But this perspective has been criticised for failing to recognise that most wind turbines do not use permanent magnets and for underestimating the power of economic incentives for expanded production of these minerals.
It is the mean annual power available per square meter of swept area of a turbine, and is calculated for different heights above ground. Calculation of wind power density includes the effect of wind velocity and air density. Wind turbines are classified by the wind speed they are designed for, from class I to class III, with A to C referring to the turbulence intensity of the wind. Conservation of mass requires that the amount of air entering and exiting a turbine must be equal.
If the effective area of the disk is A, and the wind velocity v, the maximum theoretical power output P is:.
Wind-to-rotor efficiency including rotor blade friction and drag are among the factors affecting the final price of wind power. To protect components from undue wear, extracted power is held constant above the rated operating speed as theoretical power increases at the cube of wind speed, further reducing theoretical efficiency.
Efficiency can decrease slightly over time, one of the main reasons being dust and insect carcasses on the blades which alters the aerodynamic profile and essentially reduces the lift to drag ratio of the airfoil.
Analysis of wind turbines older than 10 years in Denmark showed that half of the turbines had no decrease, while the other half saw a production decrease of 1. This is due to a faster recovery wake and greater flow entrainment that occur in conditions of higher atmospheric stability. However, wind turbine wakes have been found to recover faster under unstable atmospheric conditions as opposed to a stable environment.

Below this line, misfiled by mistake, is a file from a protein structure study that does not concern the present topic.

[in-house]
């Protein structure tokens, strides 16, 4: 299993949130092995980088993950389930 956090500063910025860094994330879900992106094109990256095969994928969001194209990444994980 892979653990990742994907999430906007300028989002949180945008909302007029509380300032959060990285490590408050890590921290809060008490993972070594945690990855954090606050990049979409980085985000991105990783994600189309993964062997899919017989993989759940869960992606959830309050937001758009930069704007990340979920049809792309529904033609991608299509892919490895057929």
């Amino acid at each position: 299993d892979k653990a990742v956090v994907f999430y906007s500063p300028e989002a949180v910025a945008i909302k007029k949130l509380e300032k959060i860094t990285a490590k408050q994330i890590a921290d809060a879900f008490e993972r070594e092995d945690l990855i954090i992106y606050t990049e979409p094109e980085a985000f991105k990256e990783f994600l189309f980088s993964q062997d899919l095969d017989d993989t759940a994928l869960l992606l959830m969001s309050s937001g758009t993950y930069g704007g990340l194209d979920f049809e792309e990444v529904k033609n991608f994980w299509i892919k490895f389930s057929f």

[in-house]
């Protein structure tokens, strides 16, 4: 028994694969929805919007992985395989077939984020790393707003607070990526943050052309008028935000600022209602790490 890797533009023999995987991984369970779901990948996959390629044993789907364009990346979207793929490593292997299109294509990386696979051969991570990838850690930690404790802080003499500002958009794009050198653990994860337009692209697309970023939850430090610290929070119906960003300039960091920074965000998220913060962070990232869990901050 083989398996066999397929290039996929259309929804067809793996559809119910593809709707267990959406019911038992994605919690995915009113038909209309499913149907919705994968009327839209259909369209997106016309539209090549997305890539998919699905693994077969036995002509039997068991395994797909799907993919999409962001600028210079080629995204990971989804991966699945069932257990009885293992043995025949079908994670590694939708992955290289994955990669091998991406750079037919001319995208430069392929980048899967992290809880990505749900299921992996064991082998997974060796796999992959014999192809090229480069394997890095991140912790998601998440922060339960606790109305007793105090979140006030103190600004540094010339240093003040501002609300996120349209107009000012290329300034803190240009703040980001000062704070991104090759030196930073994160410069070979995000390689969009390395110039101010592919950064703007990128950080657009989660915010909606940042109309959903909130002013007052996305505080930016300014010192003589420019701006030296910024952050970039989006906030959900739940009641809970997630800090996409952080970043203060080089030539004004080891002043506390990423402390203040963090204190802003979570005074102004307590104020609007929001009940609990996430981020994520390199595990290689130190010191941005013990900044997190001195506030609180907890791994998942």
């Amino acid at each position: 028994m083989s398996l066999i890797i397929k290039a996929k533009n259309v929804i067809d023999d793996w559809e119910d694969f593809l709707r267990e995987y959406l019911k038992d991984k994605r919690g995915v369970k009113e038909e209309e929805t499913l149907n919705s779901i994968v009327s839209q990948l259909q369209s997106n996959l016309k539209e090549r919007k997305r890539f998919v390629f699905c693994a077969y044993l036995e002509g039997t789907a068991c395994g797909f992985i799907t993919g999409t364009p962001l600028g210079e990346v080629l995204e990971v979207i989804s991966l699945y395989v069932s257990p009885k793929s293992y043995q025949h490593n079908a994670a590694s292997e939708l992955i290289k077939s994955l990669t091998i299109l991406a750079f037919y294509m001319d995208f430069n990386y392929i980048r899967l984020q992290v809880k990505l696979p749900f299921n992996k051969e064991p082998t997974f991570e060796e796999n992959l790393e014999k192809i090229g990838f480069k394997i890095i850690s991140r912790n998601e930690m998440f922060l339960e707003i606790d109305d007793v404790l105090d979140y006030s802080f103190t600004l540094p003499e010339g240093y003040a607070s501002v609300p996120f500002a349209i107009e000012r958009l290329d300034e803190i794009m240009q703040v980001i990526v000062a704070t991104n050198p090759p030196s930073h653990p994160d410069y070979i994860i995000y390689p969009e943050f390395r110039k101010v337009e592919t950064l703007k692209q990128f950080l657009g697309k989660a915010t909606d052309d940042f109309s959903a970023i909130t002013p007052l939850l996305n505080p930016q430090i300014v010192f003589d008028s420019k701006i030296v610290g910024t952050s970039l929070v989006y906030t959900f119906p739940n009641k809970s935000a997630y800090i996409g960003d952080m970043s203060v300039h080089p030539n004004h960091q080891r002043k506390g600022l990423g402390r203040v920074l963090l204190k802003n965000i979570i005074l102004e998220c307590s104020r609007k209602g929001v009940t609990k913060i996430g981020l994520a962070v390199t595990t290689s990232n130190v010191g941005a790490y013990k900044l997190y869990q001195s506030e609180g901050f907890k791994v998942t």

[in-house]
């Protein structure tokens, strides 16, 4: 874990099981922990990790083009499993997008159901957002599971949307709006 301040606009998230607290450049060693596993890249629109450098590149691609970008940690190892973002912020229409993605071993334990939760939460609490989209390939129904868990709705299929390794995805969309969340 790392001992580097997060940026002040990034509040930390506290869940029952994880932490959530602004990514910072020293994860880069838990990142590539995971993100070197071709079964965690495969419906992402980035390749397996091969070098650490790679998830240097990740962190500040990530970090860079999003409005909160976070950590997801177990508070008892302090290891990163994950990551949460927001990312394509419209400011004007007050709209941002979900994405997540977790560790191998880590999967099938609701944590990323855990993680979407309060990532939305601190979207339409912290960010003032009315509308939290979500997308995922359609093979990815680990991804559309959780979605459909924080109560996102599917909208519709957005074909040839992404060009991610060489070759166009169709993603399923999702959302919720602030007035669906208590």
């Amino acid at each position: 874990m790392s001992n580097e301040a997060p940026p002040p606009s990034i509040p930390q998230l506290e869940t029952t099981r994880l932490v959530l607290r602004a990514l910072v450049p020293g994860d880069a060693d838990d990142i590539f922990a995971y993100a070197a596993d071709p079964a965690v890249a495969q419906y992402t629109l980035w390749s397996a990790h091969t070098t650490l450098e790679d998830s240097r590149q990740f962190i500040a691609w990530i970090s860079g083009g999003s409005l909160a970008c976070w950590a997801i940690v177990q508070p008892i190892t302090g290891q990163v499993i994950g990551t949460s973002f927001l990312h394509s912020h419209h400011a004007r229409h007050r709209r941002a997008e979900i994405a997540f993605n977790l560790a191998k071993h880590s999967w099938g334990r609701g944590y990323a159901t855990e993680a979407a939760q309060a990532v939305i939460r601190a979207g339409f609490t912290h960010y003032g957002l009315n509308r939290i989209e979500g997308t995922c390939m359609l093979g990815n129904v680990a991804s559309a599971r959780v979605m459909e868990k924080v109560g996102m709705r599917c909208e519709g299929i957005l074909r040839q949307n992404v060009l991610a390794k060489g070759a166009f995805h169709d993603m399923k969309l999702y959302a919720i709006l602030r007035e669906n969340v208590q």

Different materials have been found to have varying effects on the efficiency of wind turbines. When tested, the results showed that the materials with higher overall masses had a greater friction moment and thus a lower power coefficient. Wind turbines can rotate about either a horizontal or a vertical axis, the former being both older and more common. Large three-bladed horizontal-axis wind turbines HAWT with the blades upwind of the tower produce the overwhelming majority of wind power in the world today.
These turbines have the main rotor shaft and electrical generator at the top of a tower, and must be pointed into the wind. Small turbines are pointed by a simple wind vane , while large turbines generally use a wind sensor coupled with a yaw system. Most have a gearbox, which turns the slow rotation of the blades into a quicker rotation that is more suitable to drive an electrical generator. These don't need a gearbox and are called direct-drive, meaning they couple the rotor directly to the generator with no gearbox in between.
While permanent magnet direct-drive generators can be more costly due to the rare earth materials required, these gearless turbines are sometimes preferred over gearbox generators because they "eliminate the gear-speed increaser, which is susceptible to significant accumulated fatigue torque loading, related reliability issues, and maintenance costs.
Most horizontal axis turbines have their rotors upwind of the supporting tower. Downwind machines have been built, because they don't need an additional mechanism for keeping them in line with the wind. In high winds, the blades can also be allowed to bend, which reduces their swept area and thus their wind resistance. Despite these advantages, upwind designs are preferred, because the change in loading from the wind as each blade passes behind the supporting tower can cause damage to the turbine.